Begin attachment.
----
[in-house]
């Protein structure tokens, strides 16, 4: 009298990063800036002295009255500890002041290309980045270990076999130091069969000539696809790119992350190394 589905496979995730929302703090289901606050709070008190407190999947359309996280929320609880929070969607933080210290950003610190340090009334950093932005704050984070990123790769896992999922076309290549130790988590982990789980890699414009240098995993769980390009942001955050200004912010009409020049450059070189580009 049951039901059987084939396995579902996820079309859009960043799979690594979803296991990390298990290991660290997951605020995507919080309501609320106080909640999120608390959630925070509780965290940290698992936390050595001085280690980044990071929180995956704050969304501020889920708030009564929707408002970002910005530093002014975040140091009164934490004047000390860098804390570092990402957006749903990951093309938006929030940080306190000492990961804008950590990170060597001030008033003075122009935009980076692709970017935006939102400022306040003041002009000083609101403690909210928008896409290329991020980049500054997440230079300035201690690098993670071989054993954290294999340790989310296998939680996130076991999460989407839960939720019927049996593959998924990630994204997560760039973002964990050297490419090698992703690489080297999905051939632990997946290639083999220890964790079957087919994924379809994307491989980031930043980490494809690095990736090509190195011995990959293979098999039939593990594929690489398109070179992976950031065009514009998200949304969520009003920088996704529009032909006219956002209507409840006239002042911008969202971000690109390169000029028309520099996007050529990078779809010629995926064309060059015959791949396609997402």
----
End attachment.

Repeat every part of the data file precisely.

[in-house]
């Protein structure tokens, strides 16, 4: 009298990063800036002295009255500890002041290309980045270990076999130091069969000539696809790119992350190394 589905496979995730929302703090289901606050709070008190407190999947359309996280929320609880929070969607933080210290950003610190340090009334950093932005704050984070990123790769896992999922076309290549130790988590982990789980890699414009240098995993769980390009942001955050200004912010009409020049450059070189580009 049951039901059987084939396995579902996820079309859009960043799979690594979803296991990390298990290991660290997951605020995507919080309501609320106080909640999120608390959630925070509780965290940290698992936390050595001085280690980044990071929180995956704050969304501020889920708030009564929707408002970002910005530093002014975040140091009164934490004047000390860098804390570092990402957006749903990951093309938006929030940080306190000492990961804008950590990170060597001030008033003075122009935009980076692709970017935006939102400022306040003041002009000083609101403690909210928008896409290329991020980049500054997440230079300035201690690098993670071989054993954290294999340790989310296998939680996130076991999460989407839960939720019927049996593959998924990630994204997560760039973002964990050297490419090698992703690489080297999905051939632990997946290639083999220890964790079957087919994924379809994307491989980031930043980490494809690095990736090509190195011995990959293979098999039939593990594929690489398109070179992976950031065009514009998200949304969520009003920088996704529009032909006219956002209507409840006239002042911008969202971000690109390169000029028309520099996007050529990078779809010629995926064309060059015959791949396609997402």